What Real Housewives of New York Gets Wrong About Race and Reality TV

We spoke with sceenwriter and housewives aficionado Kara Brown to uncover why this season feels forced


The Real Housewives of New York is almost unrecognizable. The show that made Ramona, LuAnn, and Sonja household names has swapped trips to the Bezerkshires for conversations on bigotry, racism, and white fragility. For the first time since the Cindy Barshop season, fans were happy the season was laid to rest, even if that meant there would be no reunion. Vulture critic Brian Moylan couldn’t even stomach it. “I mean, this thing was like watching Cindy Barshop on a powerful edible, just lying on the couch snoring and not even giving us a flash of vajazzle to vajazzle things up,” Moylan wrote.

Season 13 shifted tonally with the introduction of the show’s first Black housewife, Eboni K. Williams, a former Fox News Host who has claimed her life’s work includes dismantling racism and the systems which uphold it. Viewers don’t see much of Williams’ personal life this season, but in interviews, we learn she’s recently experienced a breakup, boasts incredible educational credentials, and is searching for her real father. It’s a bit unclear if she was even actually friends with any of these women prior to filming—a detail that Kara Brown, a screenwriter and housewives aficionado, says has been the key to the franchise’s success. “The thing with adding Eboni, this is such an obvious drop-in because you’ve never seen her in the background in any of the parties,” says Brown. “I don’t get as much realness from her. I get ‘I’m on television. I’m with all these white women. There’s things I need to hit. I don’t want to look bad in this sort of way,’” Brown added. “Honestly, I think that probably mirrors the experience of Black people in white workspaces in general.”

“New York in particular, one of the reasons it’s been successful is because these women do have this long history together,” says Brown, who covered Real Housewives extensively during her time at Jezebel. “I think the problem that they’re having now is they’re kind of airdropping in some of these women. They don’t really know them, so the conversations that come up feel a little bit more forced,” she added.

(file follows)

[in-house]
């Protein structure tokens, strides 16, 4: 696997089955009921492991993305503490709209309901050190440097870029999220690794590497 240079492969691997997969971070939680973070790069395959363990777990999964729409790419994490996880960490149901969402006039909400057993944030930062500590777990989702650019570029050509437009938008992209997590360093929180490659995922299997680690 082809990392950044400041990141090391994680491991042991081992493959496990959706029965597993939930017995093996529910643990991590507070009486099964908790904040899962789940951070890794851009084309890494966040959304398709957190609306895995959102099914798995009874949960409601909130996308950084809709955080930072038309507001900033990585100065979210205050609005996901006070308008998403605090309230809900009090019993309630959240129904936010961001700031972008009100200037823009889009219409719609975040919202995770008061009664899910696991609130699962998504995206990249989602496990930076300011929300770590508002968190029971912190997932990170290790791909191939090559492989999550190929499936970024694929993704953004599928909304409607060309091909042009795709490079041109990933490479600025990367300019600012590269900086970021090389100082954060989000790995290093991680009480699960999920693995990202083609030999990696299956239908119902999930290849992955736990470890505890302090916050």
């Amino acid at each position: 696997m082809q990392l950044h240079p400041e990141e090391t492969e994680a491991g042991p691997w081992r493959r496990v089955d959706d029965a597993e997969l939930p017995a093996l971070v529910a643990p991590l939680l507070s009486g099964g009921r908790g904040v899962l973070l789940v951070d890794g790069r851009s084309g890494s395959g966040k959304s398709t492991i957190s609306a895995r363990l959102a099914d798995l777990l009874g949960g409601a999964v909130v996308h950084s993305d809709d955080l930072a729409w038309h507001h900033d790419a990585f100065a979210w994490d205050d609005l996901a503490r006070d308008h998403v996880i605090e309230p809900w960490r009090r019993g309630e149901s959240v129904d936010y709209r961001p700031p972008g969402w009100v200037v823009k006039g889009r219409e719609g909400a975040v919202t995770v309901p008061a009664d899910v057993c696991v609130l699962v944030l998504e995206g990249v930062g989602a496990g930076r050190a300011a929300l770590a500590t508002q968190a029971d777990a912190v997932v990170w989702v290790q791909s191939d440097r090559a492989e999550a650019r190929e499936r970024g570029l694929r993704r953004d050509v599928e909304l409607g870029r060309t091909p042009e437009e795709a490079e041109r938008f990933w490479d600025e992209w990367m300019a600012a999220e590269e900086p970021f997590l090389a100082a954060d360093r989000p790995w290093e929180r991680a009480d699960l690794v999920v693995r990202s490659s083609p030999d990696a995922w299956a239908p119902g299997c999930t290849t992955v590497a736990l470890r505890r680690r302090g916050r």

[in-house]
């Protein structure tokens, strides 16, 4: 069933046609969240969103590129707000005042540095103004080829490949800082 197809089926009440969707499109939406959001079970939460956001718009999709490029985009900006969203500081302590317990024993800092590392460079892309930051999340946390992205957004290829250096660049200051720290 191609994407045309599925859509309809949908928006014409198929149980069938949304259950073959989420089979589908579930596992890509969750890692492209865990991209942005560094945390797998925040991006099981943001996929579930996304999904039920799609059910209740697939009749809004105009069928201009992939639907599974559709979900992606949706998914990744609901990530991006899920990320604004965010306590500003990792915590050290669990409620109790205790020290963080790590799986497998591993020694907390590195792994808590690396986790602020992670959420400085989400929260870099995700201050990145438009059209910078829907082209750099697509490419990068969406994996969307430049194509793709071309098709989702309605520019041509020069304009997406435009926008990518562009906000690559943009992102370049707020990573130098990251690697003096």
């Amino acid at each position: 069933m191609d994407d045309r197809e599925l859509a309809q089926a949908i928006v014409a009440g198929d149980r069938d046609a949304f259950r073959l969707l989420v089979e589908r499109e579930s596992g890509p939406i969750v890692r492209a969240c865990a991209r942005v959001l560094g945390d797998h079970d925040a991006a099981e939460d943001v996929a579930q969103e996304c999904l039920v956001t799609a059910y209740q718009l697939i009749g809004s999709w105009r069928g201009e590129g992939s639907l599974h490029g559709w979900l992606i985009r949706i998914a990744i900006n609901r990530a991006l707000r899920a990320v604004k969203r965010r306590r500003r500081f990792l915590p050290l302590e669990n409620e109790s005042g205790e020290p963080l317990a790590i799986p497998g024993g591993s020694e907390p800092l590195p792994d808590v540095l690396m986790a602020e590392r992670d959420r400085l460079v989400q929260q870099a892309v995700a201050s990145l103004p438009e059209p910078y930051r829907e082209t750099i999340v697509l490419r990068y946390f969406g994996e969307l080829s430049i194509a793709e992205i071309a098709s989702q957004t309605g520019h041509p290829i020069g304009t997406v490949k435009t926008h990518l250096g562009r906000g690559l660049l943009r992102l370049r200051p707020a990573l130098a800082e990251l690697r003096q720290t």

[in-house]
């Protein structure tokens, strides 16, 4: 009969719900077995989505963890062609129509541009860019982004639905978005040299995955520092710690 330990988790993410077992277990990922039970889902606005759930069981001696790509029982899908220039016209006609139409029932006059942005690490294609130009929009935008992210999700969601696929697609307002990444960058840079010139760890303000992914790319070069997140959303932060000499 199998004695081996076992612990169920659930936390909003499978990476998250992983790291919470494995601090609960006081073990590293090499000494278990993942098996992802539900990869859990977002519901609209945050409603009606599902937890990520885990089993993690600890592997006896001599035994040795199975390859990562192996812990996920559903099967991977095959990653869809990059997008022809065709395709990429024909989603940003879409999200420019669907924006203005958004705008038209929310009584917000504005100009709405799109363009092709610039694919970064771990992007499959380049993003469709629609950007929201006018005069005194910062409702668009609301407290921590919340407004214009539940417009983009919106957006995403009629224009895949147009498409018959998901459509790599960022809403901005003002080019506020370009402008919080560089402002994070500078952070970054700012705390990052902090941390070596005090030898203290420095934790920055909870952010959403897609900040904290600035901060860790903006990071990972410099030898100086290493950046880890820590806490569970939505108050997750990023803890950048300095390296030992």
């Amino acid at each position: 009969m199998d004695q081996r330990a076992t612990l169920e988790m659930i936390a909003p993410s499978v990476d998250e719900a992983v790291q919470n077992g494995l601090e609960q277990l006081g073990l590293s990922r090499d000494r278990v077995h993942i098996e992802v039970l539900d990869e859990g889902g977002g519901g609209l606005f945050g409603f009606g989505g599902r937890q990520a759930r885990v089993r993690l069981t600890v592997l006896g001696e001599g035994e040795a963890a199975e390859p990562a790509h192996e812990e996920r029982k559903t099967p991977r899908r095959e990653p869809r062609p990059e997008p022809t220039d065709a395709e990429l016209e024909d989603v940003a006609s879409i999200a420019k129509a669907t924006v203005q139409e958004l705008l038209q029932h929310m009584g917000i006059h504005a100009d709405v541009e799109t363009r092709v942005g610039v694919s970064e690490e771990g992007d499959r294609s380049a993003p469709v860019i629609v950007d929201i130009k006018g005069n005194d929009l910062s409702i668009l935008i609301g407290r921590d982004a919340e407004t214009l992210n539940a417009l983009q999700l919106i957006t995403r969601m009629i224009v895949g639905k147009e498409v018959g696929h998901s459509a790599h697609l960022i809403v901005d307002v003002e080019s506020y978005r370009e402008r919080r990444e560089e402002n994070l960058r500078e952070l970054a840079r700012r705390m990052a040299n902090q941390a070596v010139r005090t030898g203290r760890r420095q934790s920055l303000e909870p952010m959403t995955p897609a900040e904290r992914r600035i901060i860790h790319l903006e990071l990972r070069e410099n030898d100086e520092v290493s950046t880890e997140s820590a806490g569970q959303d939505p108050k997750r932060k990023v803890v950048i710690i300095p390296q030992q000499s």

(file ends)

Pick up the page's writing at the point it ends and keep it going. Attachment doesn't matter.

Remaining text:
“We’ve seen the one person of color having to explain race to the white people.

Nene and Kim’s 10-year feud is what makes their tit-for-tat on roachgate equal parts entertaining and organic in Real Housewives of Atlanta, for instance. Last year, Real Housewives of Beverly Hills added Garcelle Beauvais to its 10th season, alongside Lisa Rinna, Denise Richards, and other Hollywood-adjacent housewives. It felt natural. “With Garcelle, she’s worked in Hollywood for so long. She knows these people, she knows this world, so her comfort level in it, I think, is a little bit more apparent,” says Brown. But as we’ve seen with New York, when you remove any obvious connection between castmates, production serves viewers a narrative that’s a bit too familiar, in the worst way. “We’ve seen the one person of color having to explain race to the white people. So unless you’re going to make it more interesting, I don’t really want it,” says Brown. “Who’s LuAnn’s Black friend? Let’s see what’s going on with that relationship—it’s one I haven’t seen before.”

Veteran cast member Ramona Singer caught lots of flack for her behavior this season, which ranged from comments like “I get my help wrong” to her refusal to talk about the 2020 election. Though, would viewers really be surprised if Ramona Singer voted for Trump? “This is simple television,” says Brown. “What I want from Ramona is not what I want from Jake Tapper,” she added. (For the record, Singer has not revealed who she voted for.)

“If you want to wade into these issues, it’s going to come with a lot of other repercussions,” says Brown. “If you say, we are going to really draw a line on what people are saying when they’re either on camera or not, that means—again, not everyone is going to make the cut,” she added.

“I think what Bravo did was—like a lot of people—they’re like ‘racism is bad,’” says Brown. “OK, great. So you said that. Now, what’s step two?”

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